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Dorothy Robson - The Girl with the Laughing Eyes

Dorothy Robson was born during a cold afternoon on 10th November 1919. Her family lived at number 14 Redcar Road in Guisborough. Her father, Shafto Robson, had recently returned from service in the First World War where he fought in the trenches in Belgium, working with poison gas. He was a qualified pharmacist and was manager in John Willy Franks’s Chemists shop in the Market Place. Her mother was Myra Lily Robson (née Moore) who came from Stockton-on-Tees. Her sister Norma was just over three years old when she was born.

Dorothy and Norma grew up together in Guisborough. They went to school at Westgate Private School run by their teacher Miss Dutton. They experienced the dawn of radio broadcasting, listening to the distant voices and music from London through the earphones of a crystal radio. Dorothy was keen to listen to classical music and they spent many hours walking on the nearby hills.

In 1927, Dorothy’s father felt that the time was right for him to obtain a business of his own and he decided to buy a Chemist’s shop in Hartlepool, then in the County of Durham. The business was initially located in High Street though later it was transferred to new premises in Middlegate. Working hours were long as the shop opened at eight each morning and remained open until 7.30 each week-day and nine on Saturday evening. Outside of shop hours there was work to be done filling bottles, making up various medicines and potions and developing photographs.

Dorothy and Norma changed schools, moving to Henry Smith School. Education in the school was formal with the notorious Joe Moor as Headmaster. Standards in all subjects were high and Dorothy pursued her studies through the Sixth Form, gaining a Higher Certificate that enabled her to continue her studies at University.

There was a lively social life in Hartlepool with many parties and dances. Much of this was focused on the Borough Hall, which was the social centre for the town. Ballroom dancing was popular. Boys would ask for a dance and then at the end of the dance would escort their partner back to their seat. Dorothy was always popular and was never lacking a partner.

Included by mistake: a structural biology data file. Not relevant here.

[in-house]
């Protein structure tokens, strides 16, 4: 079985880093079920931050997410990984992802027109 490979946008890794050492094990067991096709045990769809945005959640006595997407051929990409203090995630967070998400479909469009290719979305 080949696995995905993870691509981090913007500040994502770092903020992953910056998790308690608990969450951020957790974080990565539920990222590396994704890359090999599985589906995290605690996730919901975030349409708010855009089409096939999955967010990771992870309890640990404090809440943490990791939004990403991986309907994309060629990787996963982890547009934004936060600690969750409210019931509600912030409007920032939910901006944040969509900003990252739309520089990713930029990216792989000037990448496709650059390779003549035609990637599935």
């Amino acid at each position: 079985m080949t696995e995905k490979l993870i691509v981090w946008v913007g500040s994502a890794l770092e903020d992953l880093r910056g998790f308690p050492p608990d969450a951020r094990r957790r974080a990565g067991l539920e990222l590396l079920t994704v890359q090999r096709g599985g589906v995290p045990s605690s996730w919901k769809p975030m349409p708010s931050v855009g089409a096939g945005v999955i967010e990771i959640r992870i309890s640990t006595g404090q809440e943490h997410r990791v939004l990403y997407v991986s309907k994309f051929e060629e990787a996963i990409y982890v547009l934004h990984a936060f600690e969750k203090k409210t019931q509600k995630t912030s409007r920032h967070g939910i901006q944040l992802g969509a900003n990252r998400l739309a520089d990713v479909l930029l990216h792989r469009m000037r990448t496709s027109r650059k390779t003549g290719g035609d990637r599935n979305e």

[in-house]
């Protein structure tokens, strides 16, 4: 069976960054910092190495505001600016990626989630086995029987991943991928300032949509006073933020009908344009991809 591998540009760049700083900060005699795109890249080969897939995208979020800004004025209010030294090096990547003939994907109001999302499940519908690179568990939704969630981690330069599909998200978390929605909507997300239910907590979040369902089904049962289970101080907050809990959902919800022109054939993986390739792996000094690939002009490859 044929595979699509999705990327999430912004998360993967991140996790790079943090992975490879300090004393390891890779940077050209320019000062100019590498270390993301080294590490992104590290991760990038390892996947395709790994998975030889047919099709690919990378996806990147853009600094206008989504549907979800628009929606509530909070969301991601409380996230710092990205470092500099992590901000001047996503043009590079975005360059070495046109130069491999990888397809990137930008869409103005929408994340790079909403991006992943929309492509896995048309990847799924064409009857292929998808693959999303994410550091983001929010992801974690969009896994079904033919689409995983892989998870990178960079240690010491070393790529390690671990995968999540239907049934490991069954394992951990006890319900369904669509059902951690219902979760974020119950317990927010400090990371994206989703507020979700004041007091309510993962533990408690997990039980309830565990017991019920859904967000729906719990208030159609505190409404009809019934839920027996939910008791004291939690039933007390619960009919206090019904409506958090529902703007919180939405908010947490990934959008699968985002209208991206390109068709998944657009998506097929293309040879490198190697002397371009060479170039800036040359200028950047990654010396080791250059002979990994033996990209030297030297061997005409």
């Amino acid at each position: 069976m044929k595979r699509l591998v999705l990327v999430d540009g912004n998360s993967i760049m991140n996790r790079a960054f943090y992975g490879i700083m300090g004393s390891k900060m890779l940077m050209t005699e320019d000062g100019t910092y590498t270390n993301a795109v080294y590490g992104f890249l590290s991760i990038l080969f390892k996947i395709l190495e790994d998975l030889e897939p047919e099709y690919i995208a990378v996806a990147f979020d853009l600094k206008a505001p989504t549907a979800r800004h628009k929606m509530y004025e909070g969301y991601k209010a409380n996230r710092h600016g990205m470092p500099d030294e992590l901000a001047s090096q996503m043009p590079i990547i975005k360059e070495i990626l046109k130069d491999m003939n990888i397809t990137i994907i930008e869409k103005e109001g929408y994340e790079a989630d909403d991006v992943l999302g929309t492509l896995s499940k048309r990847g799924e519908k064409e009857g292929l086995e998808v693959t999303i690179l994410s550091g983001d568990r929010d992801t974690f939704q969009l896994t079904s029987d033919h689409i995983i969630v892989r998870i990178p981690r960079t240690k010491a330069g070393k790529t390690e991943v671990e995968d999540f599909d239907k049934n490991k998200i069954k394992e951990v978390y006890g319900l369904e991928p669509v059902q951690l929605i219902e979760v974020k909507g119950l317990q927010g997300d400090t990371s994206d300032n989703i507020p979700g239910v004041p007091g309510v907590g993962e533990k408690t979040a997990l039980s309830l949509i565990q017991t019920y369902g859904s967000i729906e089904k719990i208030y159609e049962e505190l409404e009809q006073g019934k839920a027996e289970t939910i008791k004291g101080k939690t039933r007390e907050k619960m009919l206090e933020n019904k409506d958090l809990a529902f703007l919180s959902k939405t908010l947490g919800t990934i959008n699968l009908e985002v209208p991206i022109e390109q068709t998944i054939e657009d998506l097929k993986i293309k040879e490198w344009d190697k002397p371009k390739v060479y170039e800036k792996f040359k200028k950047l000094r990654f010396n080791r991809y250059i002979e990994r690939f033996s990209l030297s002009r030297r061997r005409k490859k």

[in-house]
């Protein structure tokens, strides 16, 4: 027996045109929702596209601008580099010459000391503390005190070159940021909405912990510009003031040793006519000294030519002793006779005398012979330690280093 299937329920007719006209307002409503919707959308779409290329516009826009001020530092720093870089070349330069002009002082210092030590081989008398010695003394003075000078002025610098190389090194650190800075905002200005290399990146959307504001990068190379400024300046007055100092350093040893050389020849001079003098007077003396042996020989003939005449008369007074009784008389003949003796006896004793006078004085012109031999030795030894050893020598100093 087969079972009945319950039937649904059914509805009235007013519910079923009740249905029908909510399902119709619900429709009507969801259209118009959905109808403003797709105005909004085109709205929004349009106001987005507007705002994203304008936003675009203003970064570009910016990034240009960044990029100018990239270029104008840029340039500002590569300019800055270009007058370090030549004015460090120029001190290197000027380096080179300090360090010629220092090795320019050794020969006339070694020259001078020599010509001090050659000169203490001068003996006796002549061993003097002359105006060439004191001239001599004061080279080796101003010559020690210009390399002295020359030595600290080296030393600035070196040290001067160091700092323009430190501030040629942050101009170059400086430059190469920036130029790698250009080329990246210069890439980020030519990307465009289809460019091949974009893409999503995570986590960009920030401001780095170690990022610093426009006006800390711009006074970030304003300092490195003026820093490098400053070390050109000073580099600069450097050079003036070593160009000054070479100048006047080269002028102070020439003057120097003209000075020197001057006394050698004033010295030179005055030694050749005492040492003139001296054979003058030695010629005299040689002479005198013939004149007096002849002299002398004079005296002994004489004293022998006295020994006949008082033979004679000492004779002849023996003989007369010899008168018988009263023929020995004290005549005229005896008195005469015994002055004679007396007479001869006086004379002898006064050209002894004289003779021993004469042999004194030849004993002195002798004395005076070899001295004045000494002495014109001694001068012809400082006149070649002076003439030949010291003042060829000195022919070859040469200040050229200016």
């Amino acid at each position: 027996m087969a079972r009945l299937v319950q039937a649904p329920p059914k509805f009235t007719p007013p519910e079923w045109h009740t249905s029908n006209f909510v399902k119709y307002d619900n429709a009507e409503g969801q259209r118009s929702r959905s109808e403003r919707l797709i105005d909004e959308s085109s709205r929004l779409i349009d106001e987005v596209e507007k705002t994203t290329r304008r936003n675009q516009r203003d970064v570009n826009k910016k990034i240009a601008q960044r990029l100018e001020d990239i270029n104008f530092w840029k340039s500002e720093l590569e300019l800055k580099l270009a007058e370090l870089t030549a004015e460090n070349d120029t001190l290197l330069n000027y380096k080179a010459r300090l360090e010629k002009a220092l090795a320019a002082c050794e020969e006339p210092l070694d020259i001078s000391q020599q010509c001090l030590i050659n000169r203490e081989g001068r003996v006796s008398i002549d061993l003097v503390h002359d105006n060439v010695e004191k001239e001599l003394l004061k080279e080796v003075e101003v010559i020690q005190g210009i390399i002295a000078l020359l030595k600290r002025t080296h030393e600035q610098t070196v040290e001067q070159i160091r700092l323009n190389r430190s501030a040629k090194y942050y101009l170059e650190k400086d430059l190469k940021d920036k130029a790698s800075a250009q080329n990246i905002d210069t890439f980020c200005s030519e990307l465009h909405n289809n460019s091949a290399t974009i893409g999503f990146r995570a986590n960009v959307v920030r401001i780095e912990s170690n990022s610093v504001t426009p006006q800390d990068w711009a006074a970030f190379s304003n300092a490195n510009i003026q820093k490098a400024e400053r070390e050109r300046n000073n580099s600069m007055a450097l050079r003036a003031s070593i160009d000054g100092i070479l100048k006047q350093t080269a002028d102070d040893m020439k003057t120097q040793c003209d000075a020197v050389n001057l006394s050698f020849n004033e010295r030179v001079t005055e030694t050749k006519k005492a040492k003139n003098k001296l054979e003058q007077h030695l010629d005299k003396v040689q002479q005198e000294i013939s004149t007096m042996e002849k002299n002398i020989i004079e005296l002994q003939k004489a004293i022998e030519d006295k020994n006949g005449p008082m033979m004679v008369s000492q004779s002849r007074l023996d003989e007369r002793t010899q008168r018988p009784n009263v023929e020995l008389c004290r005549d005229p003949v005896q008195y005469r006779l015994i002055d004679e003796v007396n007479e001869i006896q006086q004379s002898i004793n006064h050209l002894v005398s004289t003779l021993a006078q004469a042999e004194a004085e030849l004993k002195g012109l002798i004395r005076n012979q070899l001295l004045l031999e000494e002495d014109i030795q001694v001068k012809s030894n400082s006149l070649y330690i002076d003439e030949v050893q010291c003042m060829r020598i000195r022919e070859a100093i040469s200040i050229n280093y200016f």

In October 1937, Dorothy began her studies in Physics at Leeds University. It was still quite unusual for girls to study at university in those days and most unusual for them to study a subject such as Physics. She enjoyed her studies and her social life. She was an attractive girl who involved herself in University events such as the Rag Week and end of term balls. She finally qualified with a Bachelor of Science degree in 1940.

The country was now at war and Dorothy was determined to play her part in the defence of her country. She applied to join the R.A.F., but she was two inches too short and was rejected. She finally was accepted to work for the Ministry of Aircraft Production and was based at Farnborough to the south west of London. Dorothy’s work was top secret. Even her parents were unaware of the nature of her work. Her skills were applied to the development of bomb-sights that could be used to deliver more accurately the loads of explosives onto enemy territory. She became located at airfields in Northern Bomber Command and spent most of her time in the North of England. She was always popular with the aircrews and was given affectionate nick-names such as “Bomb Sight Bertha” and “The Girl with the Laughing Eyes”. Each morning she would meet the airmen who had flown the night before and debrief them to learn from their experience of using the bomb-sight.